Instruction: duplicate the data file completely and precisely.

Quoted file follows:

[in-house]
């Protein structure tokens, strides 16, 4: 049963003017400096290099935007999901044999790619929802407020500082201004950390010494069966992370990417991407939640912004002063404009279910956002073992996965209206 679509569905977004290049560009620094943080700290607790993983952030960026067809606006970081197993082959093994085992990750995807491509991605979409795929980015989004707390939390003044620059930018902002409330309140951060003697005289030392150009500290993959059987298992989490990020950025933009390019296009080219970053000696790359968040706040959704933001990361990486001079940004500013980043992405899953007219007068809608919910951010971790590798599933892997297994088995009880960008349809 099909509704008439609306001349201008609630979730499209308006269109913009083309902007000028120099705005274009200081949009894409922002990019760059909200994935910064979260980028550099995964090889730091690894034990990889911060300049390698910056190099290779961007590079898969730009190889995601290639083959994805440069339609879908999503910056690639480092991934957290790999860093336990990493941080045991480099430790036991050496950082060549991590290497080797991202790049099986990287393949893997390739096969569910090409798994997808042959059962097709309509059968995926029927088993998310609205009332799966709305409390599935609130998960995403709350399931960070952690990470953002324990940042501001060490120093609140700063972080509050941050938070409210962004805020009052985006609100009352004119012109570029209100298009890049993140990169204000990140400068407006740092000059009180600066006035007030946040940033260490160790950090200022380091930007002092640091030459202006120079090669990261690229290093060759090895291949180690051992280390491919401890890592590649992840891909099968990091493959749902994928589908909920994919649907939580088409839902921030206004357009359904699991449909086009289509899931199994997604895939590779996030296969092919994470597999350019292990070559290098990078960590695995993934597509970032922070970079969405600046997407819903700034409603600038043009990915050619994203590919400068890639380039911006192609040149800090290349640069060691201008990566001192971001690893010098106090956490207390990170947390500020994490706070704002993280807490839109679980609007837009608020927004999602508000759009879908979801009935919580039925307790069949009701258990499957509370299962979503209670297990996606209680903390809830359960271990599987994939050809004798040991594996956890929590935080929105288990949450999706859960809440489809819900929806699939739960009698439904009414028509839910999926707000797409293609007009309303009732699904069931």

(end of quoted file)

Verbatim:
[in-house]
């Protein structure tokens, strides 16, 4: 049963003017400096290099935007999901044999790619929802407020500082201004950390010494069966992370990417991407939640912004002063404009279910956002073992996965209206 679509569905977004290049560009620094943080700290607790993983952030960026067809606006970081197993082959093994085992990750995807491509991605979409795929980015989004707390939390003044620059930018902002409330309140951060003697005289030392150009500290993959059987298992989490990020950025933009390019296009080219970053000696790359968040706040959704933001990361990486001079940004500013980043992405899953007219007068809608919910951010971790590798599933892997297994088995009880960008349809 099909509704008439609306001349201008609630979730499209308006269109913009083309902007000028120099705005274009200081949009894409922002990019760059909200994935910064979260980028550099995964090889730091690894034990990889911060300049390698910056190099290779961007590079898969730009190889995601290639083959994805440069339609879908999503910056690639480092991934957290790999860093336990990493941080045991480099430790036991050496950082060549991590290497080797991202790049099986990287393949893997390739096969569910090409798994997808042959059962097709309509059968995926029927088993998310609205009332799966709305409390599935609130998960995403709350399931960070952690990470953002324990940042501001060490120093609140700063972080509050941050938070409210962004805020009052985006609100009352004119012109570029209100298009890049993140990169204000990140400068407006740092000059009180600066006035007030946040940033260490160790950090200022380091930007002092640091030459202006120079090669990261690229290093060759090895291949180690051992280390491919401890890592590649992840891909099968990091493959749902994928589908909920994919649907939580088409839902921030206004357009359904699991449909086009289509899931199994997604895939590779996030296969092919994470597999350019292990070559290098990078960590695995993934597509970032922070970079969405600046997407819903700034409603600038043009990915050619994203590919400068890639380039911006192609040149800090290349640069060691201008990566001192971001690893010098106090956490207390990170947390500020994490706070704002993280807490839109679980609007837009608020927004999602508000759009879908979801009935919580039925307790069949009701258990499957509370299962979503209670297990996606209680903390809830359960271990599987994939050809004798040991594996956890929590935080929105288990949450999706859960809440489809819900929806699939739960009698439904009414028509839910999926707000797409293609007009309303009732699904069931």